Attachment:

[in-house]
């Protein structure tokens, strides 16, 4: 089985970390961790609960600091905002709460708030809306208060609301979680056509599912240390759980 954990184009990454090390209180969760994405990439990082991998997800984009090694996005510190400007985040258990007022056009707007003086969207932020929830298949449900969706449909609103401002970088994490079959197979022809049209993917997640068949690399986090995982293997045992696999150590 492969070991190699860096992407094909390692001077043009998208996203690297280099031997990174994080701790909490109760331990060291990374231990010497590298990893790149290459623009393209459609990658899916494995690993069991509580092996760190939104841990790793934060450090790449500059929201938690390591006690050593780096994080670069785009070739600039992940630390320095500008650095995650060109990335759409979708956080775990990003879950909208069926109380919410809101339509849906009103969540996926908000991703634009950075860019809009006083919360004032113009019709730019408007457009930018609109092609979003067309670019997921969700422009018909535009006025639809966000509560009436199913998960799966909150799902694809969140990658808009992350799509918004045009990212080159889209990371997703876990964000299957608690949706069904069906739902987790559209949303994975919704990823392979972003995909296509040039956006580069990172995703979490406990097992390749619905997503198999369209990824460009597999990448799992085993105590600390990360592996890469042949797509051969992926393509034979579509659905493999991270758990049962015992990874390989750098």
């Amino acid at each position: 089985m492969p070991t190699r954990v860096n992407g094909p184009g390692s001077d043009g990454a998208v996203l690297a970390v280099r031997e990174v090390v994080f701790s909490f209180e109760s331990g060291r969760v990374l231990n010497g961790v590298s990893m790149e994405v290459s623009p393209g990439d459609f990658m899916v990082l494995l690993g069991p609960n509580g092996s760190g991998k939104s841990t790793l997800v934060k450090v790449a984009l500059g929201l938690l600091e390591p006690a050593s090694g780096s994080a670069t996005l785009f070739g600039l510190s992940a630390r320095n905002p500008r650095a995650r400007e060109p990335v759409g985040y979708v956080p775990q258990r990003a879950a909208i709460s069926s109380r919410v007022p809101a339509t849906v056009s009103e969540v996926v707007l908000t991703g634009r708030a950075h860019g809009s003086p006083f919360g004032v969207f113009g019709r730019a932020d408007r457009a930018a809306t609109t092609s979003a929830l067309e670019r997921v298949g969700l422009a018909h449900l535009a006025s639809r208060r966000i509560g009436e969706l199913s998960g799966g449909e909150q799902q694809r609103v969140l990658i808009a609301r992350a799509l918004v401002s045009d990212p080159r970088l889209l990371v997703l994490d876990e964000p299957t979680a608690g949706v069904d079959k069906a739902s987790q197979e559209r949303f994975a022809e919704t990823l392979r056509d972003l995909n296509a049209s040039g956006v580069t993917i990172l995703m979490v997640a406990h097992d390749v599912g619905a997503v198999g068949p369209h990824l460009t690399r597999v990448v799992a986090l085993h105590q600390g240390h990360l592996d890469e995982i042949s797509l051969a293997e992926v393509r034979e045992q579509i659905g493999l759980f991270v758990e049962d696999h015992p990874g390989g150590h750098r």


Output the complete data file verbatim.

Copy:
[in-house]
């Protein structure tokens, strides 16, 4: 089985970390961790609960600091905002709460708030809306208060609301979680056509599912240390759980 954990184009990454090390209180969760994405990439990082991998997800984009090694996005510190400007985040258990007022056009707007003086969207932020929830298949449900969706449909609103401002970088994490079959197979022809049209993917997640068949690399986090995982293997045992696999150590 492969070991190699860096992407094909390692001077043009998208996203690297280099031997990174994080701790909490109760331990060291990374231990010497590298990893790149290459623009393209459609990658899916494995690993069991509580092996760190939104841990790793934060450090790449500059929201938690390591006690050593780096994080670069785009070739600039992940630390320095500008650095995650060109990335759409979708956080775990990003879950909208069926109380919410809101339509849906009103969540996926908000991703634009950075860019809009006083919360004032113009019709730019408007457009930018609109092609979003067309670019997921969700422009018909535009006025639809966000509560009436199913998960799966909150799902694809969140990658808009992350799509918004045009990212080159889209990371997703876990964000299957608690949706069904069906739902987790559209949303994975919704990823392979972003995909296509040039956006580069990172995703979490406990097992390749619905997503198999369209990824460009597999990448799992085993105590600390990360592996890469042949797509051969992926393509034979579509659905493999991270758990049962015992990874390989750098």
């Amino acid at each position: 089985m492969p070991t190699r954990v860096n992407g094909p184009g390692s001077d043009g990454a998208v996203l690297a970390v280099r031997e990174v090390v994080f701790s909490f209180e109760s331990g060291r969760v990374l231990n010497g961790v590298s990893m790149e994405v290459s623009p393209g990439d459609f990658m899916v990082l494995l690993g069991p609960n509580g092996s760190g991998k939104s841990t790793l997800v934060k450090v790449a984009l500059g929201l938690l600091e390591p006690a050593s090694g780096s994080a670069t996005l785009f070739g600039l510190s992940a630390r320095n905002p500008r650095a995650r400007e060109p990335v759409g985040y979708v956080p775990q258990r990003a879950a909208i709460s069926s109380r919410v007022p809101a339509t849906v056009s009103e969540v996926v707007l908000t991703g634009r708030a950075h860019g809009s003086p006083f919360g004032v969207f113009g019709r730019a932020d408007r457009a930018a809306t609109t092609s979003a929830l067309e670019r997921v298949g969700l422009a018909h449900l535009a006025s639809r208060r966000i509560g009436e969706l199913s998960g799966g449909e909150q799902q694809r609103v969140l990658i808009a609301r992350a799509l918004v401002s045009d990212p080159r970088l889209l990371v997703l994490d876990e964000p299957t979680a608690g949706v069904d079959k069906a739902s987790q197979e559209r949303f994975a022809e919704t990823l392979r056509d972003l995909n296509a049209s040039g956006v580069t993917i990172l995703m979490v997640a406990h097992d390749v599912g619905a997503v198999g068949p369209h990824l460009t690399r597999v990448v799992a986090l085993h105590q600390g240390h990360l592996d890469e995982i042949s797509l051969a293997e992926v393509r034979e045992q579509i659905g493999l759980f991270v758990e049962d696999h015992p990874g390989g150590h750098r």